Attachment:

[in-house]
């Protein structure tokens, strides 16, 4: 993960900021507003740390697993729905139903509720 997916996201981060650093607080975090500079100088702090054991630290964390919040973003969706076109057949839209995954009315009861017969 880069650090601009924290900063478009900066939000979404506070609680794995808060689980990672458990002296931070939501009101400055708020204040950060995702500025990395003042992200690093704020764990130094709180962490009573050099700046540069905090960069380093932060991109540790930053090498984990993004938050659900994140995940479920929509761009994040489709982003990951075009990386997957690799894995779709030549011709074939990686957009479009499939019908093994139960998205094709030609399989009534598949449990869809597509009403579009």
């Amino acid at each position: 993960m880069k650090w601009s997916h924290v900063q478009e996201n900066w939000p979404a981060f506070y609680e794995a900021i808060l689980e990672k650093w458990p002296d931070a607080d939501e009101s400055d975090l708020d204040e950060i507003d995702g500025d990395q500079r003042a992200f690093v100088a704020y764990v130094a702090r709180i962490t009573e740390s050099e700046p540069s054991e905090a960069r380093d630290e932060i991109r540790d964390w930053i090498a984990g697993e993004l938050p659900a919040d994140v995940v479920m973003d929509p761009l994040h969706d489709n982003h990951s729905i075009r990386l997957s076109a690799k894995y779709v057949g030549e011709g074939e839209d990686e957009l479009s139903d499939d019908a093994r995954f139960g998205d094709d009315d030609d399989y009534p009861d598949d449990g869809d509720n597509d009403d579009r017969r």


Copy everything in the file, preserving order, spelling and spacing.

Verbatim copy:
[in-house]
């Protein structure tokens, strides 16, 4: 993960900021507003740390697993729905139903509720 997916996201981060650093607080975090500079100088702090054991630290964390919040973003969706076109057949839209995954009315009861017969 880069650090601009924290900063478009900066939000979404506070609680794995808060689980990672458990002296931070939501009101400055708020204040950060995702500025990395003042992200690093704020764990130094709180962490009573050099700046540069905090960069380093932060991109540790930053090498984990993004938050659900994140995940479920929509761009994040489709982003990951075009990386997957690799894995779709030549011709074939990686957009479009499939019908093994139960998205094709030609399989009534598949449990869809597509009403579009």
């Amino acid at each position: 993960m880069k650090w601009s997916h924290v900063q478009e996201n900066w939000p979404a981060f506070y609680e794995a900021i808060l689980e990672k650093w458990p002296d931070a607080d939501e009101s400055d975090l708020d204040e950060i507003d995702g500025d990395q500079r003042a992200f690093v100088a704020y764990v130094a702090r709180i962490t009573e740390s050099e700046p540069s054991e905090a960069r380093d630290e932060i991109r540790d964390w930053i090498a984990g697993e993004l938050p659900a919040d994140v995940v479920m973003d929509p761009l994040h969706d489709n982003h990951s729905i075009r990386l997957s076109a690799k894995y779709v057949g030549e011709g074939e839209d990686e957009l479009s139903d499939d019908a093994r995954f139960g998205d094709d009315d030609d399989y009534p009861d598949d449990g869809d509720n597509d009403d579009r017969r």